In 1961, Evans published a series of overcorrected clubfeet that he addressed with a lateral lengthening osteotomy.6 At this point, he realized that in a normal foot, the medial and lateral columns are essentially equal. Evans then deduced that talipes equinovarus was a result of a long lateral column and calcaneovalgus from a short lateral column. He spent the next several years testing his theory and ultimately realized that the classically described osteotomy provided triplanar correction. Evans found that this procedure medialized the navicular over the talar head, reducing the convexity of the medial column, the midfoot slightly plantarflexed on the rearfoot and the calcaneus took on a more varus position. It wasn’t until 1993 that these findings were radiographically confirmed in a study published by Sangeorzan and colleagues.7 Originally, it was thought that the tension of the windless mechanism was responsible for restoration of the arch and plantarflexion of the forefoot on the rearfoot. This was disproved by Horton and colleagues in 1998.8

Keys To Appropriate Procedure Selection

With the advances of three-dimensional computed tomography (CT), the triplanar effects of the Evans osteotomy were better understood. In a 2005 study, Dumontier and colleagues very elegantly demonstrated the changes that occurred primarily in the transverse and sagittal planes, giving the appearance of a restored arch.9 This correction of the forefoot on the hindfoot helps drive the calcaneus into varus although there was no significant improvement in the calcaneal-tibial position. This concept is important to understand during the pre-op evaluation in order to select the appropriate procedure for the patient.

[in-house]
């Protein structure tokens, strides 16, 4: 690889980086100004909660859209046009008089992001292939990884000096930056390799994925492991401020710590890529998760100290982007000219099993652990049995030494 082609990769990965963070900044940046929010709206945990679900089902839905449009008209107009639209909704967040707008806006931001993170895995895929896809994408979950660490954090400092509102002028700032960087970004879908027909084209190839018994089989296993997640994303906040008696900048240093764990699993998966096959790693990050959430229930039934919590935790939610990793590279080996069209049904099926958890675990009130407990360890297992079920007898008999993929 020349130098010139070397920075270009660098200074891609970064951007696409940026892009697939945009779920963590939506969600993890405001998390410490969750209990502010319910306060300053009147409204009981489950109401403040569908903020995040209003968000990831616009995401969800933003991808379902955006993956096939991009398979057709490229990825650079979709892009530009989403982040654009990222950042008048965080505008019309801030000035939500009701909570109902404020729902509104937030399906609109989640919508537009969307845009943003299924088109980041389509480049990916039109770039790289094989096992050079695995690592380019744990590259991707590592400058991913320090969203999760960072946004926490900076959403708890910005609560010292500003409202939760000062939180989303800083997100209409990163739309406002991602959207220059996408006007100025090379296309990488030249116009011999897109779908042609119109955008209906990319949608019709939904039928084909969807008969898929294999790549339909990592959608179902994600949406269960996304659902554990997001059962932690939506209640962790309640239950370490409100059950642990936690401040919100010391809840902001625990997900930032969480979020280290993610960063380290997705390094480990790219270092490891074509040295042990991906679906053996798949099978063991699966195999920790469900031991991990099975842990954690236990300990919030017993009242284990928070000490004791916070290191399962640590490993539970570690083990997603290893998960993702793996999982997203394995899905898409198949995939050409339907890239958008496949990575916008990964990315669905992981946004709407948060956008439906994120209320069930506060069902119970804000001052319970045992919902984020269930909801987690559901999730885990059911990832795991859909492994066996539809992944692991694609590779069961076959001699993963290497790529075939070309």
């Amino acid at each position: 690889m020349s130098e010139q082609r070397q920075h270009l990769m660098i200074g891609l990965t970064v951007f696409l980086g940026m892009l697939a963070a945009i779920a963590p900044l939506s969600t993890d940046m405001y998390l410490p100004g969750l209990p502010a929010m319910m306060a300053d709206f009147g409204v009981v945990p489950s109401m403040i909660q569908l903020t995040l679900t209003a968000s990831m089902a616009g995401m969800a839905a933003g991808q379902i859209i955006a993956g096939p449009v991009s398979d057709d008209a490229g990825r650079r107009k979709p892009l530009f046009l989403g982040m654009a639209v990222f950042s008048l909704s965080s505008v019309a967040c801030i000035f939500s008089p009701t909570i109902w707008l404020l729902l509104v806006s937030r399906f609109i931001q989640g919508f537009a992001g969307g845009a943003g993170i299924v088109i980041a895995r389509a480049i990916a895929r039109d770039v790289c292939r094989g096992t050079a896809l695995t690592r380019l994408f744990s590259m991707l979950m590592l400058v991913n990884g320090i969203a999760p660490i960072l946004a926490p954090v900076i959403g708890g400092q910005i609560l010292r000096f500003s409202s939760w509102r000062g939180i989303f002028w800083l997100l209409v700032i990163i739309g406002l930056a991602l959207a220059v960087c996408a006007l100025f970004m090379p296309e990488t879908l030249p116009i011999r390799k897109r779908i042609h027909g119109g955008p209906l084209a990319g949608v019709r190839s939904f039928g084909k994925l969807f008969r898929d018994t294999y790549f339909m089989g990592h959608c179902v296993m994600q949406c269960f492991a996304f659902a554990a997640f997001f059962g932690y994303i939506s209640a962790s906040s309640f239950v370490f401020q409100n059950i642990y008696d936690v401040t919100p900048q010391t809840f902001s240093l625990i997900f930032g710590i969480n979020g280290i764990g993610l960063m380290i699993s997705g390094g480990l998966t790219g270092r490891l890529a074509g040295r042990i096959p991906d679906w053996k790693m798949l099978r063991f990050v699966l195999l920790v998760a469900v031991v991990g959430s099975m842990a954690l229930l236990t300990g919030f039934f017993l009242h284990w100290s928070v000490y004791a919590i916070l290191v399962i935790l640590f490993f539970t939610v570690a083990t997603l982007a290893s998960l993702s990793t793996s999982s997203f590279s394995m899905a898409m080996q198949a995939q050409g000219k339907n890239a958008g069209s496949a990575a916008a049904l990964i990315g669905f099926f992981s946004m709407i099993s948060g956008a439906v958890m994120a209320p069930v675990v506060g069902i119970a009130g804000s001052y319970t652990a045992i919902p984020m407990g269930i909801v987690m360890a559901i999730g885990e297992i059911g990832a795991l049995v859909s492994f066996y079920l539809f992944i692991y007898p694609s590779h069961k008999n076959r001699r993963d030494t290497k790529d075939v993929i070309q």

Additionally, it may be important to subclassify patients with stage 2 flatfoot in order to identify the appropriate treatment algorithm. Patients with stage 2a flatfoot have more medial symptoms, less severe abduction and are able to perform a symptomatic single heel raise. These patients benefit from posterior tibial tendon repair or flexor digitorum longus transfer along with a medial calcaneal slide osteotomy.

Patients with stage 2b flatfoot have lateral pain due to calcaneofibular impingement and a more severely abducted forefoot. For these patients, a lateral column lengthening with medial soft tissue repair or transfer would be ideal. In severe cases with large frontal plane deformities, a double calcaneal osteotomy may be warranted. Tarsal coalition and calcaneocuboid joint arthritis are relative contraindications for an Evans osteotomy. However, an immature calcaneus is the only absolute contraindication to this procedure.